Greece has begun to repay the 6.25 billion euros ($6.8 billion) it owes to the European Central Bank (ECB) and International Monetary Fund (IMF), finance ministry officials told Reuters Monday.
However, experts are worried that the next round of bailout talks is skating over one vital subject: Debt relief.
According to Reuters, Athens on Monday began paying back 4.2 billion euros in principal and interest to the ECB and 2.05 billion euros in arrears it has owed the IMF since it stopped repaying its debts at the end of June.
It is also repaying a 500 million euro loan to the Greek central bank.
The country is paying its bills using a 7.16 billion euro bridging loan secured last week after it agreed to a series of harsh reforms. The measures, which have to be put into law, should result in the country receiving its third bailout.
Talks over the details of a third, 86-billion-euro ($93 billion) bailout for Greece are due to start in earnest on Monday after euro zone parliaments gave them the green light last week.
Debt relief dominates
However one thorny topic is likely to dominate discussions: that of debt relief for Greece. Even the International Monetary Fund (IMF) has advocated such a move – but the fund’s former deputy director told CNBC that it should make the first move.
“If the IMF is serious about debt relief then the right thing for the IMF to do is to write off its own debt – the debt that Greeks owes the IMF,” Ashoka Mody told CNBC Monday. “The IMF has adopted the position that Greece needs debt relief, but somebody else should pay for that.”
Mody’s comments come at a time when the IMF has raised concerns over debt relief for Greece, with Managing Director Christine Lagarde advocating extending the maturities on Greek loans. The country is already battling soaring debt levels, and debt is expected to hit 180 percent of GDP this year, according to the European Commission.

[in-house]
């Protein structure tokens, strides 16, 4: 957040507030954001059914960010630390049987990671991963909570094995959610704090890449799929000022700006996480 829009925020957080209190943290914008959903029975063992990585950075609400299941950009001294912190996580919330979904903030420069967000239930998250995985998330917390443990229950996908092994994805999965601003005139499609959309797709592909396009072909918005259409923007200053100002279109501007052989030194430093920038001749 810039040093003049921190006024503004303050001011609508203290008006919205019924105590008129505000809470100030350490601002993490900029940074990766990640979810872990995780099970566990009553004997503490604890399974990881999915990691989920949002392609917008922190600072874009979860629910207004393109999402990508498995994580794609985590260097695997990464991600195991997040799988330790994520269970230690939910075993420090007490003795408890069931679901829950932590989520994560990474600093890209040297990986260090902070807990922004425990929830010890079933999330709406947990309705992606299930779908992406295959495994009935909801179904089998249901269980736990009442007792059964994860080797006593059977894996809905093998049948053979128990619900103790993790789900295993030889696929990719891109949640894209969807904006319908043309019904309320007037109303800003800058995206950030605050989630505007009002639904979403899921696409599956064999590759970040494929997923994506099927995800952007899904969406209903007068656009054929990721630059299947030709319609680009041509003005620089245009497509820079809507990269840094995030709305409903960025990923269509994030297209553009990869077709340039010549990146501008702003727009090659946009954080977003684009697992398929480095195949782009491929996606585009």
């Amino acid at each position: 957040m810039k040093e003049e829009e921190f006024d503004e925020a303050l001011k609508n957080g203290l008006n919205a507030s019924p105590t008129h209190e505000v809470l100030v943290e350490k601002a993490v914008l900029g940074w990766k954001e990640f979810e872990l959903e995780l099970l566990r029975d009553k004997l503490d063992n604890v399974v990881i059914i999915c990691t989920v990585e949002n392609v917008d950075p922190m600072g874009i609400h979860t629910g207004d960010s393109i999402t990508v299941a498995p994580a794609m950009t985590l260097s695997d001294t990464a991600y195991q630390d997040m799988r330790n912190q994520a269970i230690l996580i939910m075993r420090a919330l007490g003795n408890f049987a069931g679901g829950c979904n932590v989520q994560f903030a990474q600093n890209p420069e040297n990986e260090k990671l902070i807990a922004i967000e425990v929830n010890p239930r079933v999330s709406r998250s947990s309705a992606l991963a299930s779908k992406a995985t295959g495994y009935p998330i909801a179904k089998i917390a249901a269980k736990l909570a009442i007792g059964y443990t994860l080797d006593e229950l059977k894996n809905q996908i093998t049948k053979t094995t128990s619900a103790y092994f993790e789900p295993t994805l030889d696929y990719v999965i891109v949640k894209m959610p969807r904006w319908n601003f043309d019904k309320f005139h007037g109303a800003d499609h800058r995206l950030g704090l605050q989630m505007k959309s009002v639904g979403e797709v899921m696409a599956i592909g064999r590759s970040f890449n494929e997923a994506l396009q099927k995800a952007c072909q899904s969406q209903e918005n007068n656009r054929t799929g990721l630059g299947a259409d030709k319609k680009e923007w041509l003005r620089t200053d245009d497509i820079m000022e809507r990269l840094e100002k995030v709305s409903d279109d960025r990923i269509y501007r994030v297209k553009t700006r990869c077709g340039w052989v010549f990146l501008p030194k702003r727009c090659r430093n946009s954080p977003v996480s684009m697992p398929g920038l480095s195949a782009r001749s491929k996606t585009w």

In an interview with French radio on Friday, Lagarde said that a third bailout plan for Greece would “categorically” not succeed without debt restructuring.
The issue of debt relief is a thorny subject, however, particularly for countries like Germany, which feel that debt forgiveness could set a precedent for other indebted members of the single currency region.
Despite this, there were some signs at the weekend that even Germany – Greece’s largest euro zone lender — could be succumbing to growing pressure over debt relief. On Sunday, Chancellor Angela Merkel said in an interview with German broadcaster ARD that discussions over changing the maturities of Greece’s debt or reducing interest payments would be possible after the first successful review of the new bailout package.
She reiterated that a major debt haircut could not happen within a currency union, however.
Despite some apparent softening of Germany’s stance towards debt relief, Volker Wieland, one of Merkel’s economic advisers who are known as the “wise men,” told CNBC on Monday that the chancellor’s comments did not signal a change of tack by Germany.
“I think there can be debt relief in terms of postponing interest but that’s a different message from a debt haircut which would involve taxpayers in Europe (losing money),” he told CNBC Europe’s “Squawk Box” Monday.
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